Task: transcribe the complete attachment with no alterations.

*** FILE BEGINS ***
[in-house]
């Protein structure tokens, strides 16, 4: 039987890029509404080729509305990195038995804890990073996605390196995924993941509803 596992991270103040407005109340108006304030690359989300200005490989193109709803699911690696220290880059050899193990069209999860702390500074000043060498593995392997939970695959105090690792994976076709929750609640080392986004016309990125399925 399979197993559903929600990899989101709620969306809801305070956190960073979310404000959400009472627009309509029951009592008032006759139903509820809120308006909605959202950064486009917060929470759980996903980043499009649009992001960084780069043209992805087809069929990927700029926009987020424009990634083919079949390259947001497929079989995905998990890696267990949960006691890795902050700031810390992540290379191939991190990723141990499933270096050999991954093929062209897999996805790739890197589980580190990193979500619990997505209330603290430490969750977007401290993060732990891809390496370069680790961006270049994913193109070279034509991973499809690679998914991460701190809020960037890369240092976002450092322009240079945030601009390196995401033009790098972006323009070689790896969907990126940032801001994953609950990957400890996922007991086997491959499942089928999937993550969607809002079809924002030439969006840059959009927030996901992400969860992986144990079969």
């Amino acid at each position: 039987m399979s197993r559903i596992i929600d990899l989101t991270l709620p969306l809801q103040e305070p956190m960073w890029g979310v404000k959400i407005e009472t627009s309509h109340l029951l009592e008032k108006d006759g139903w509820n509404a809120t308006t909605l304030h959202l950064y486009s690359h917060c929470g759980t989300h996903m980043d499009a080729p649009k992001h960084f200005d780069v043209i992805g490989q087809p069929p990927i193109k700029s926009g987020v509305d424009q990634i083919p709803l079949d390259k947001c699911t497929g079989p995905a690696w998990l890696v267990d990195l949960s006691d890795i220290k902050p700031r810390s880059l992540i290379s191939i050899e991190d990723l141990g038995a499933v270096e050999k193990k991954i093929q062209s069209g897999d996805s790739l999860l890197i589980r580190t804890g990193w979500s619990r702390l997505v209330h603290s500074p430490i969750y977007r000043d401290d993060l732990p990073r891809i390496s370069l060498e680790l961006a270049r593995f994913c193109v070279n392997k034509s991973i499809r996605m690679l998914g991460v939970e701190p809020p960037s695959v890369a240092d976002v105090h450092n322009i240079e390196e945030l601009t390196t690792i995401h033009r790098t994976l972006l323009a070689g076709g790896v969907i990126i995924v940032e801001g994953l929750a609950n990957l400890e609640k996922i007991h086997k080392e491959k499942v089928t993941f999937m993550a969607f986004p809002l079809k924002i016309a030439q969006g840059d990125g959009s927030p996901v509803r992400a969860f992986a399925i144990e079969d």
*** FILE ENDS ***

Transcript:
[in-house]
């Protein structure tokens, strides 16, 4: 039987890029509404080729509305990195038995804890990073996605390196995924993941509803 596992991270103040407005109340108006304030690359989300200005490989193109709803699911690696220290880059050899193990069209999860702390500074000043060498593995392997939970695959105090690792994976076709929750609640080392986004016309990125399925 399979197993559903929600990899989101709620969306809801305070956190960073979310404000959400009472627009309509029951009592008032006759139903509820809120308006909605959202950064486009917060929470759980996903980043499009649009992001960084780069043209992805087809069929990927700029926009987020424009990634083919079949390259947001497929079989995905998990890696267990949960006691890795902050700031810390992540290379191939991190990723141990499933270096050999991954093929062209897999996805790739890197589980580190990193979500619990997505209330603290430490969750977007401290993060732990891809390496370069680790961006270049994913193109070279034509991973499809690679998914991460701190809020960037890369240092976002450092322009240079945030601009390196995401033009790098972006323009070689790896969907990126940032801001994953609950990957400890996922007991086997491959499942089928999937993550969607809002079809924002030439969006840059959009927030996901992400969860992986144990079969």
């Amino acid at each position: 039987m399979s197993r559903i596992i929600d990899l989101t991270l709620p969306l809801q103040e305070p956190m960073w890029g979310v404000k959400i407005e009472t627009s309509h109340l029951l009592e008032k108006d006759g139903w509820n509404a809120t308006t909605l304030h959202l950064y486009s690359h917060c929470g759980t989300h996903m980043d499009a080729p649009k992001h960084f200005d780069v043209i992805g490989q087809p069929p990927i193109k700029s926009g987020v509305d424009q990634i083919p709803l079949d390259k947001c699911t497929g079989p995905a690696w998990l890696v267990d990195l949960s006691d890795i220290k902050p700031r810390s880059l992540i290379s191939i050899e991190d990723l141990g038995a499933v270096e050999k193990k991954i093929q062209s069209g897999d996805s790739l999860l890197i589980r580190t804890g990193w979500s619990r702390l997505v209330h603290s500074p430490i969750y977007r000043d401290d993060l732990p990073r891809i390496s370069l060498e680790l961006a270049r593995f994913c193109v070279n392997k034509s991973i499809r996605m690679l998914g991460v939970e701190p809020p960037s695959v890369a240092d976002v105090h450092n322009i240079e390196e945030l601009t390196t690792i995401h033009r790098t994976l972006l323009a070689g076709g790896v969907i990126i995924v940032e801001g994953l929750a609950n990957l400890e609640k996922i007991h086997k080392e491959k499942v089928t993941f999937m993550a969607f986004p809002l079809k924002i016309a030439q969006g840059d990125g959009s927030p996901v509803r992400a969860f992986a399925i144990e079969d």